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Am J Clin Nutr. 2003 Mar;77(3):622-9.

Whole-grain and fiber intake and the incidence of type 2 diabetes.

Author information

1
National Public Health Institute, Helsinki, Finland. jukka.montonen@ktl.fi

Abstract

BACKGROUND:

Epidemiologic evidence of a preventive effect of whole grain against type 2 diabetes is mainly based on data from women. Information specific to men and women is needed.

OBJECTIVE:

The objective was to study the relation between the intake of whole grain and fiber and the subsequent incidence of type 2 diabetes.

DESIGN:

The design was a cohort study of 2286 men and 2030 women aged 40-69 y and initially free of diabetes. Food consumption data were collected from 1966 through 1972 with the use of a dietary history interview covering the habitual diet during the previous year. During a 10-y follow-up, incident type 2 diabetes cases were identified in 54 men and 102 women from a nationwide register.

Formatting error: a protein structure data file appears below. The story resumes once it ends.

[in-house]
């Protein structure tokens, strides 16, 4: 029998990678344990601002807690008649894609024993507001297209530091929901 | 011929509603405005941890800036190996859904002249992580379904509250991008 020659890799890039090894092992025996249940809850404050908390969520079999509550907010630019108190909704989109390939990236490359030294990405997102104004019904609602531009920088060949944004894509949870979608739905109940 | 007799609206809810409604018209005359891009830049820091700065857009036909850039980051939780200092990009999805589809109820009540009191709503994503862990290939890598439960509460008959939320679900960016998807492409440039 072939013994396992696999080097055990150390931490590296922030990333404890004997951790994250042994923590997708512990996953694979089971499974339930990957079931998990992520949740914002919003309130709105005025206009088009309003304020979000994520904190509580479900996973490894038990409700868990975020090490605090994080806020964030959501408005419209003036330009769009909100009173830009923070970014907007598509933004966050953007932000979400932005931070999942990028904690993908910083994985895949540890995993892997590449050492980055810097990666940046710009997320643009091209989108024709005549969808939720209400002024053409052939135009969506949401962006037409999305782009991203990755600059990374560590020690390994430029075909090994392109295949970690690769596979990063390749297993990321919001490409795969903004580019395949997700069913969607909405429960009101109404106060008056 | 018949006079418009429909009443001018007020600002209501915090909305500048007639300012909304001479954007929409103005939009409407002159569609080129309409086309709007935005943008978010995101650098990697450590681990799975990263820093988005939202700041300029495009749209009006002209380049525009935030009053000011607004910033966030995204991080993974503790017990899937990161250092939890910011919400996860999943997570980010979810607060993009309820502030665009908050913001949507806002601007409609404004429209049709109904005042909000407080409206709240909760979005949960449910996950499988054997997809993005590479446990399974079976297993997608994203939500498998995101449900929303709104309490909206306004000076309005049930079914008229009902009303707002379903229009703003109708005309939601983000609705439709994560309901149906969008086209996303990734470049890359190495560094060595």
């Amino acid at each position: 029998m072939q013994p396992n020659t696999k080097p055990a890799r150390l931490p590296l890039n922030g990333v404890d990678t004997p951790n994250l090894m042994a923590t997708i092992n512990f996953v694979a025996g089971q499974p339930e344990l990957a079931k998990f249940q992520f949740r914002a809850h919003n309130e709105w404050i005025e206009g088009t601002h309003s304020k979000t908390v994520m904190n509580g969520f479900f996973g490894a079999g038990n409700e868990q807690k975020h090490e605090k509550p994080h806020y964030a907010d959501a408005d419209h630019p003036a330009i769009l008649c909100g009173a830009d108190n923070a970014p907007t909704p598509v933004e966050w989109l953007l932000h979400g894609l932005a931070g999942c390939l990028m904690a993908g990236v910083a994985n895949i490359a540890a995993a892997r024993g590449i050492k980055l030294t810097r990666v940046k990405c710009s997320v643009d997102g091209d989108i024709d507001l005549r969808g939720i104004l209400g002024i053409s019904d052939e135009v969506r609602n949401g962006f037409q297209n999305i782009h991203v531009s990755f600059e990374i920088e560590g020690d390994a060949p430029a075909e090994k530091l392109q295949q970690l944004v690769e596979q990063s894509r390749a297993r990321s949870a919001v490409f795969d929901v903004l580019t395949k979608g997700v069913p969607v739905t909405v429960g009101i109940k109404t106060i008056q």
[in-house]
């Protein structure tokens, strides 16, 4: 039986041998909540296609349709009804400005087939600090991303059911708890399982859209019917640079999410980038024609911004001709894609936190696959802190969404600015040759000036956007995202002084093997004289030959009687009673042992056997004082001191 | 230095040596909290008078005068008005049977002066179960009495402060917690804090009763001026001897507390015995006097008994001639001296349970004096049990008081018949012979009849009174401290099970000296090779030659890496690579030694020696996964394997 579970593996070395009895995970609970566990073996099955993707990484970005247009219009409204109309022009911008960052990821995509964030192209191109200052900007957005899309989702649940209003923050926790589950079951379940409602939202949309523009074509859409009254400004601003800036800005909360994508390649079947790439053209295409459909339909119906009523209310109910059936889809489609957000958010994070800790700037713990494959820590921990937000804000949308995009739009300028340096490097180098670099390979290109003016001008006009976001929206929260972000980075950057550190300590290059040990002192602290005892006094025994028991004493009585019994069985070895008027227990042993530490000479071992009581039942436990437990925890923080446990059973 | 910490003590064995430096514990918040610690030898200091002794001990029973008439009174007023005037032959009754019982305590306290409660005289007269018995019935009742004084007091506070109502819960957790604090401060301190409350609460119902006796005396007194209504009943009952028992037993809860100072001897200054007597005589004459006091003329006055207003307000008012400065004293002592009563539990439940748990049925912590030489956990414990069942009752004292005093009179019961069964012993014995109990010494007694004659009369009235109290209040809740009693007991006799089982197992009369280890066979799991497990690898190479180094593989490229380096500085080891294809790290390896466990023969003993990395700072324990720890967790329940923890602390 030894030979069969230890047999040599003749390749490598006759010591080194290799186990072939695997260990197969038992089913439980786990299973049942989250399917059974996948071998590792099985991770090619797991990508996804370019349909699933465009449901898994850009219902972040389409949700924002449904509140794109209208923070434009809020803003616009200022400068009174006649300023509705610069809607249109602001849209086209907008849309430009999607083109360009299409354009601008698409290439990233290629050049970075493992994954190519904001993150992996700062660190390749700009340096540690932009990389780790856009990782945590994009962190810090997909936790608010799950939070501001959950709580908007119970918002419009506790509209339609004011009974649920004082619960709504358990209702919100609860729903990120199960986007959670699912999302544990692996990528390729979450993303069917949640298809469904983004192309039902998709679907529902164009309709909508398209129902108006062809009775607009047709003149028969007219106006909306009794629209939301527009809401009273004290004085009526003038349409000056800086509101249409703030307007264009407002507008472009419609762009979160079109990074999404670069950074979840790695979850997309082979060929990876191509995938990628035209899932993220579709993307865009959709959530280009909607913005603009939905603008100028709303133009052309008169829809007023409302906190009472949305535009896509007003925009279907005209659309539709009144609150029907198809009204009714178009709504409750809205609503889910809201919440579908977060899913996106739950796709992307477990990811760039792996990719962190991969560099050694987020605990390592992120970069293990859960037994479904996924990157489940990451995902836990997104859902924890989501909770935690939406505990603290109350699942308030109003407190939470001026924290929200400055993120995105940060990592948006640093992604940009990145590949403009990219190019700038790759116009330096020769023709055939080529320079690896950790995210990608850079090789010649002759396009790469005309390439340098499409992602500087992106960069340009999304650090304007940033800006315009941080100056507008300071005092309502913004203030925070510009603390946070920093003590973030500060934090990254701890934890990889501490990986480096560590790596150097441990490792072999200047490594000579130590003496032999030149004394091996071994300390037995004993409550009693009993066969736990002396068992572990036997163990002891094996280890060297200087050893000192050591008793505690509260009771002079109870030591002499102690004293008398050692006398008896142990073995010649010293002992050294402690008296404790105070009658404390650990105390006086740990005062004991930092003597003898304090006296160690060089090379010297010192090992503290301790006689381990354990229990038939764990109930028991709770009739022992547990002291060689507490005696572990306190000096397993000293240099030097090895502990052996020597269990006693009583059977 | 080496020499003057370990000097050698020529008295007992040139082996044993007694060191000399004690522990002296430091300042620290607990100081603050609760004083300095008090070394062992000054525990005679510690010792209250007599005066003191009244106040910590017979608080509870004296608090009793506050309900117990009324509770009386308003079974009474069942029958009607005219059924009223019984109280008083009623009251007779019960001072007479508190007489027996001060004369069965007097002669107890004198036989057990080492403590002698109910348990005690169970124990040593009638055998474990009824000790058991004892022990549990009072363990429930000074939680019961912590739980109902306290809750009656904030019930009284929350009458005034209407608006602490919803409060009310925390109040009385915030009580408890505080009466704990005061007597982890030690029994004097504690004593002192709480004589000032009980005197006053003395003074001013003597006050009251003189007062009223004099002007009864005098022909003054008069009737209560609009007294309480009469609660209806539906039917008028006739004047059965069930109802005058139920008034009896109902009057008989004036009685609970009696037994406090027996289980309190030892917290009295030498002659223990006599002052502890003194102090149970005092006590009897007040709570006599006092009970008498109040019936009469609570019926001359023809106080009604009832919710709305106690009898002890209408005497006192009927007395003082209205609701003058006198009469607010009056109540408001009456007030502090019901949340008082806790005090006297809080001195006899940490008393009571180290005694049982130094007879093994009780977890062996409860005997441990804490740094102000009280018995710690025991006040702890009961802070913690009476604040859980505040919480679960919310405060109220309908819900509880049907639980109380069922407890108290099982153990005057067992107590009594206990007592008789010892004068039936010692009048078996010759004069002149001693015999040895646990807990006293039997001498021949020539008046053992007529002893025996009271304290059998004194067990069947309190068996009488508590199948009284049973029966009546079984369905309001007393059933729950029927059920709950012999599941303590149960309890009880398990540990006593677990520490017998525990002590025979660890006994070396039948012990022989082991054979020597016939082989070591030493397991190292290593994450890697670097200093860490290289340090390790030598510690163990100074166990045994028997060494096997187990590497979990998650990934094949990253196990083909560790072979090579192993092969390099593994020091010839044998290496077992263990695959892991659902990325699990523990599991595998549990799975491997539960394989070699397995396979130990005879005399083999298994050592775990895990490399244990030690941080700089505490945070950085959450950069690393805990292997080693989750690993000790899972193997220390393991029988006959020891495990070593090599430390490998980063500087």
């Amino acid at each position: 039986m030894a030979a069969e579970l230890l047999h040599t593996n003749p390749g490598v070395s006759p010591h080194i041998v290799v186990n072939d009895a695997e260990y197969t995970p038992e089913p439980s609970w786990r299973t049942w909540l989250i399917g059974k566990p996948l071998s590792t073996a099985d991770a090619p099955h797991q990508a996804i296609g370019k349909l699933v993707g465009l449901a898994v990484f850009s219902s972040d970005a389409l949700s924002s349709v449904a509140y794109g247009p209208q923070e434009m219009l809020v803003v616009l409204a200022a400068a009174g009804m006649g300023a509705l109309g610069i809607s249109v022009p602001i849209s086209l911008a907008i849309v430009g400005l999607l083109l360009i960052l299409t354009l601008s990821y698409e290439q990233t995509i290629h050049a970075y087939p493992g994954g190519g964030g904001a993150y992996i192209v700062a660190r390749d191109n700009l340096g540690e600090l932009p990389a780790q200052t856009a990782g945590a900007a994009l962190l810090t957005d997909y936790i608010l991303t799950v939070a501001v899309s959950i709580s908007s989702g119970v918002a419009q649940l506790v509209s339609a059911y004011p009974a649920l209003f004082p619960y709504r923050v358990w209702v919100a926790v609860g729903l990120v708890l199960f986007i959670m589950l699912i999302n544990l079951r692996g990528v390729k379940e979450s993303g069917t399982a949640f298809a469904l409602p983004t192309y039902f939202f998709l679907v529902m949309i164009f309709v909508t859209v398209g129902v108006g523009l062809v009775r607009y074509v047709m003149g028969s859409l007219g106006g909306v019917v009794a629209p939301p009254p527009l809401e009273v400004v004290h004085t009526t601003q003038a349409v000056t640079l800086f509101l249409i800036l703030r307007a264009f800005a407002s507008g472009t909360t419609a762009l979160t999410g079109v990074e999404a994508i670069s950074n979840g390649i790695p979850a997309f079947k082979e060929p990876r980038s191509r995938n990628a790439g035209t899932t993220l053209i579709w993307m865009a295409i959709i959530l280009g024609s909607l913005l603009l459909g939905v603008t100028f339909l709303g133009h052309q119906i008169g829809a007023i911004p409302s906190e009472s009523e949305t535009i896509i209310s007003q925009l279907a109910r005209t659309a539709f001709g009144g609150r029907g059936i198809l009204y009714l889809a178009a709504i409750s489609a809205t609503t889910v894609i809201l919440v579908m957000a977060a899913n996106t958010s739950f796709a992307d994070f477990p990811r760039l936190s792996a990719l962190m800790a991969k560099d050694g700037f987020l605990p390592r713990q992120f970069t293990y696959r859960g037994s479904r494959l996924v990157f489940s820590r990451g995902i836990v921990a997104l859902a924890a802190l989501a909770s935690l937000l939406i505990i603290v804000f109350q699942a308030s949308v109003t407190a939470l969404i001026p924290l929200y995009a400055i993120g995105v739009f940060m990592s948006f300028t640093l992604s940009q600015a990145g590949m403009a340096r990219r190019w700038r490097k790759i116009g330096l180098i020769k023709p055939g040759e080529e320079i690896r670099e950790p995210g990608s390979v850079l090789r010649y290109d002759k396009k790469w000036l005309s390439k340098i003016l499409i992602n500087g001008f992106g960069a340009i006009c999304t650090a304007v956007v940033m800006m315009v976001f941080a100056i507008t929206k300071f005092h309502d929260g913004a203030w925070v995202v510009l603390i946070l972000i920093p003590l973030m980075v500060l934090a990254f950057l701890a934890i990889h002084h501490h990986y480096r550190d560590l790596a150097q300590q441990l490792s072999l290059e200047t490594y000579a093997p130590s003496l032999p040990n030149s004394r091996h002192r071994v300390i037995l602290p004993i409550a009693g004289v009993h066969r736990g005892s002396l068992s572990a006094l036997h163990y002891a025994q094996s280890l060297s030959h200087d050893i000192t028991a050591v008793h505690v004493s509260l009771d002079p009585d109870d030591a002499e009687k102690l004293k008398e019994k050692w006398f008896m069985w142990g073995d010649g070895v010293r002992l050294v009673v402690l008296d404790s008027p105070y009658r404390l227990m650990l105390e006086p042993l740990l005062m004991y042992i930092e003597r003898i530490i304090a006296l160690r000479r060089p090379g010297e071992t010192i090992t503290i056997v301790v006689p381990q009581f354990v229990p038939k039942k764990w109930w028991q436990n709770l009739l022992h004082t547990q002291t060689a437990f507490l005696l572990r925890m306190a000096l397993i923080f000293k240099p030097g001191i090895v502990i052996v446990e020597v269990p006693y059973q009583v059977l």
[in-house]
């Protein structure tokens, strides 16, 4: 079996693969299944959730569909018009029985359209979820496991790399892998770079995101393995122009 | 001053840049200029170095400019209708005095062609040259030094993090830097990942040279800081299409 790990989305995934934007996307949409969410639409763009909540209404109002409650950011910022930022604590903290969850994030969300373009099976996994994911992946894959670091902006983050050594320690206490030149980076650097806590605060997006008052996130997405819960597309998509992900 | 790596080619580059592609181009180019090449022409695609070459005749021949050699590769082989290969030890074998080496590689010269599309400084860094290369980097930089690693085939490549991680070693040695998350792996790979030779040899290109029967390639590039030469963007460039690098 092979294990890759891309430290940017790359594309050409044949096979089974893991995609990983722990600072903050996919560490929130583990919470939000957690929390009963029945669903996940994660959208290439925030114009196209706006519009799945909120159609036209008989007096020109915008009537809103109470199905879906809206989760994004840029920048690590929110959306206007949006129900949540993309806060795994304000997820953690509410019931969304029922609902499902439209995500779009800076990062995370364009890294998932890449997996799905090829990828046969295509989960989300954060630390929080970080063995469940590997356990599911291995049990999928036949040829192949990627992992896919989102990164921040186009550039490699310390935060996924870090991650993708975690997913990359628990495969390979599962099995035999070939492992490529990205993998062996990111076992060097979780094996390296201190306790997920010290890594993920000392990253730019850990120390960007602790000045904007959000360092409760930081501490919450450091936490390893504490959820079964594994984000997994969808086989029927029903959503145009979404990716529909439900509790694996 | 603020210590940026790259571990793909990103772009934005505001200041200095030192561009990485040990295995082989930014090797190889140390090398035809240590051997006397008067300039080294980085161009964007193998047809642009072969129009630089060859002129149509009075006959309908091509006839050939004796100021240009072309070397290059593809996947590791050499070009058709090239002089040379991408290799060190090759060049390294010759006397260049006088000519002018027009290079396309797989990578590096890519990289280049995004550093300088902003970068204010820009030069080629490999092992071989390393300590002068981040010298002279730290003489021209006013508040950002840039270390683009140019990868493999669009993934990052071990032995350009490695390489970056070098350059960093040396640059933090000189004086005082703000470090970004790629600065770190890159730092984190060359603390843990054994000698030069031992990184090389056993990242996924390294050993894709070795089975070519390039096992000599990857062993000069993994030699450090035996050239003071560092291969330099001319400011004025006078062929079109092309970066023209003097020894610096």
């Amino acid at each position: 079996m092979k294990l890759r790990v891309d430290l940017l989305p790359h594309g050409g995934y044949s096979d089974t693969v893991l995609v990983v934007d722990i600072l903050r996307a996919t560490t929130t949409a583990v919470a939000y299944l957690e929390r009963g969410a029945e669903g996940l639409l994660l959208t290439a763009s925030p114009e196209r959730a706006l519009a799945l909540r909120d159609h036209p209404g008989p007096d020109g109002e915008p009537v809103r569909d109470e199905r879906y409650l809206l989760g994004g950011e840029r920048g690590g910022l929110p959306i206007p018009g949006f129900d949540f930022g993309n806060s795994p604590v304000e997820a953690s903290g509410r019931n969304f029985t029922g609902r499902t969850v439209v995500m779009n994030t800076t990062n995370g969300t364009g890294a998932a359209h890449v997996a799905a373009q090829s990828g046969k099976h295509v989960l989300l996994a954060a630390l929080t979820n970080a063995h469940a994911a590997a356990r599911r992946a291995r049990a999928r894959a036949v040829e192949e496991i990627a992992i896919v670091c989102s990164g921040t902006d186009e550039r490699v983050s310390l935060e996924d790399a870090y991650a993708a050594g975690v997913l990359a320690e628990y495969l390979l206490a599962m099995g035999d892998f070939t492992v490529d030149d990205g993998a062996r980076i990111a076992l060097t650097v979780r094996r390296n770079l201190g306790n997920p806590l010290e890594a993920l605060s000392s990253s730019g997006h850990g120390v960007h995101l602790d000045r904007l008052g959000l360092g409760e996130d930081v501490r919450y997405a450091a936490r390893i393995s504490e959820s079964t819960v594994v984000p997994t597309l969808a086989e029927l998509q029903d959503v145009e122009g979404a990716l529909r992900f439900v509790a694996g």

RESULTS:

Whole-grain consumption was associated with a reduced risk of type 2 diabetes. The relative risk (adjusted for age, sex, geographic area, smoking status, body mass index, energy intake, and intakes of vegetables, fruit, and berries) between the highest and lowest quartiles of whole-grain consumption was 0.65 (95% CI: 0.36, 1.18; P for trend = 0.02). Cereal fiber intake was also associated with a reduced risk of type 2 diabetes. The relative risk between the extreme quartiles of cereal fiber intake was 0.39 (95% CI: 0.20, 0.77; P = 0.01).

CONCLUSIONS:

An inverse association between whole-grain intake and the risk of type 2 diabetes was found. The similar result for cereal fiber intake suggests that the whole-grain association is due to cereal fiber or another factor related to cereal fiber intake.

PMID:
12600852
DOI:
10.1093/ajcn/77.3.622
[Indexed for MEDLINE]

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